Mike Nolan looked the part of an ideal head coach. Generally liked by his players, he spoke articulately, and with a steady, candid demeanor. He paid homage to the organization's history (and his father's) by wearing a suit on the sidelines. All this while amassing talented players that didn't make headlines in the offseason.
Unfortunately for 49er fans, they didn't often make headlines during the season either.
Maybe Nolan thought a couple of rowdy guys would be a distraction in the locker room? Maybe owner John York sent down a mandate that no bad press would be tolerated while the team negotiates a stadium deal? Maybe GM Scot McCloughan doubted Nolan's ability to reign in strong personalities.
Wherever you place credit for the squeaky-clean image of Nolan's squad, this much is clear: Mike Singletary's 49ers have an edge to them.
Of the seven players the 49ers drafted this year, three have blemishes on their records that caused them to slip down NFL draft boards, and another was reportedly labeled a diva by an NFL head coach who had interviewed him. Added to this group were two free agents with first day talent whose off-field behavior caused them to fall out of the draft entirely.
Out of fairness to these young athletes, please note that we're not talking about the second coming of Lawrence Phillips or a recreation of the Cincinati Bengals by the Bay. It's important to recognize that none of these men are violent offenders and none have ongoing legal issues.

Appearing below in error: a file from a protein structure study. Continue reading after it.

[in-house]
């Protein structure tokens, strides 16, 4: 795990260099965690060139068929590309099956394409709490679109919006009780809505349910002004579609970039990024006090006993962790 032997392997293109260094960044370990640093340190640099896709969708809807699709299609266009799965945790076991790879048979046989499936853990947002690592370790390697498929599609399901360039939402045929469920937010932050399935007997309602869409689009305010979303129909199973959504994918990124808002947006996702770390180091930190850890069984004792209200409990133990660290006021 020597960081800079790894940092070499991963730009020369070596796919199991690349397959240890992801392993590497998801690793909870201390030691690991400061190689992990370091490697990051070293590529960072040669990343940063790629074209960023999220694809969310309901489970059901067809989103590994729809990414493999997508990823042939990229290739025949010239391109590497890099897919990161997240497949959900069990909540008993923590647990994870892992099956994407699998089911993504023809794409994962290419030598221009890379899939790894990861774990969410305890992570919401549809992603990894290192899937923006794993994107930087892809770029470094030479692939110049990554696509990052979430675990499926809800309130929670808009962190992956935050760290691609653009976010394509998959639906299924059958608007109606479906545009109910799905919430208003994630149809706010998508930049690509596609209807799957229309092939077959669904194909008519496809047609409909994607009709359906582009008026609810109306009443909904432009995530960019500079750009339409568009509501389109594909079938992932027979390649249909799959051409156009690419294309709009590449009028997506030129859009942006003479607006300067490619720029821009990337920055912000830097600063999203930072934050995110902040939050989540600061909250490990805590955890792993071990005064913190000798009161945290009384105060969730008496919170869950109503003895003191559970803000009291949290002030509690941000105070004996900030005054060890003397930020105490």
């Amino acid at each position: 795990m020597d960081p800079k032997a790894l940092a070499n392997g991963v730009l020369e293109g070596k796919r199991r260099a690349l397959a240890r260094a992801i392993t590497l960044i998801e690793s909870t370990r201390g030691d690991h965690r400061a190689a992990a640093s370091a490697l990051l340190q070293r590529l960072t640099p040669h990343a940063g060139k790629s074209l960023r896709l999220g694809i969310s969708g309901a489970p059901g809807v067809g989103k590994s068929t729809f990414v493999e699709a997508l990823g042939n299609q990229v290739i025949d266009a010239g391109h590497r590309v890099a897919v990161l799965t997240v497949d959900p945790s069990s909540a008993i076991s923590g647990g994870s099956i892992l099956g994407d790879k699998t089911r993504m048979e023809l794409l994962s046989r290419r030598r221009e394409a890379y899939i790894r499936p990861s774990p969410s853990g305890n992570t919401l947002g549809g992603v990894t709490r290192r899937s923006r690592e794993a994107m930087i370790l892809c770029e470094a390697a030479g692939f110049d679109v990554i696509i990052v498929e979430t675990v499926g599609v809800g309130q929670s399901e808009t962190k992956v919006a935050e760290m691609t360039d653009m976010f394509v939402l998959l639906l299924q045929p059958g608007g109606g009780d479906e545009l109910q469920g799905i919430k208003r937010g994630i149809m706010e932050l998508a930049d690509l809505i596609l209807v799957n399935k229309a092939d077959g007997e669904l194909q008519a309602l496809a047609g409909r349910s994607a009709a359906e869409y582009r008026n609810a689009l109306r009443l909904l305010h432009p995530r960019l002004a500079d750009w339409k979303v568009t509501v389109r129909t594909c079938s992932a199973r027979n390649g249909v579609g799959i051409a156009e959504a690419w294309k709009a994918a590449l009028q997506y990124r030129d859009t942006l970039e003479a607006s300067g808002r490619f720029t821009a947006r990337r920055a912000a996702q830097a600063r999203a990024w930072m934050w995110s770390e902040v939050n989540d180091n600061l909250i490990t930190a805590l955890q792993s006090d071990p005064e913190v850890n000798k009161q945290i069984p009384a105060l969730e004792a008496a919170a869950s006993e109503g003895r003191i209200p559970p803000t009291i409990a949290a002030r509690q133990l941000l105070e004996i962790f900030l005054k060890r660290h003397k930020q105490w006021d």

They've simply made some questionable decisions—the kind that recent 49er brass has shied away from.
That was all BS (Before Singletary).
Two weeks into his tenure as interim head coach, Singletary had handcuffed stubborn Offensive Coordinator (and coaching legend) Mike Martz, humbled resident ego-tripper Vernon Davis, dropped his pants in the middle of a three-minute locker room tirade, and hosted a post-game Q&A that left Bud Light executives salivating.
Singletary doesn't care if you or I (or even his players) like him. He's got enough friends. He'll answer any question a reporter asks, and somehow reveal nothing while speaking in a very direct manner. He's a champion, a perfectionist, and a tremendous competitor.
Above all else, he's a leader of men. To be a part of his team is to know without question that his direction will lead to success. Judging by the players' response to his jump-on-the-bandwagon-or-get-run-over approach, there's reason to believe things are turning around in San Francisco.
With that leadership in mind, here are some 49ers that would probably be somewhere else if Singletary wasn't in charge: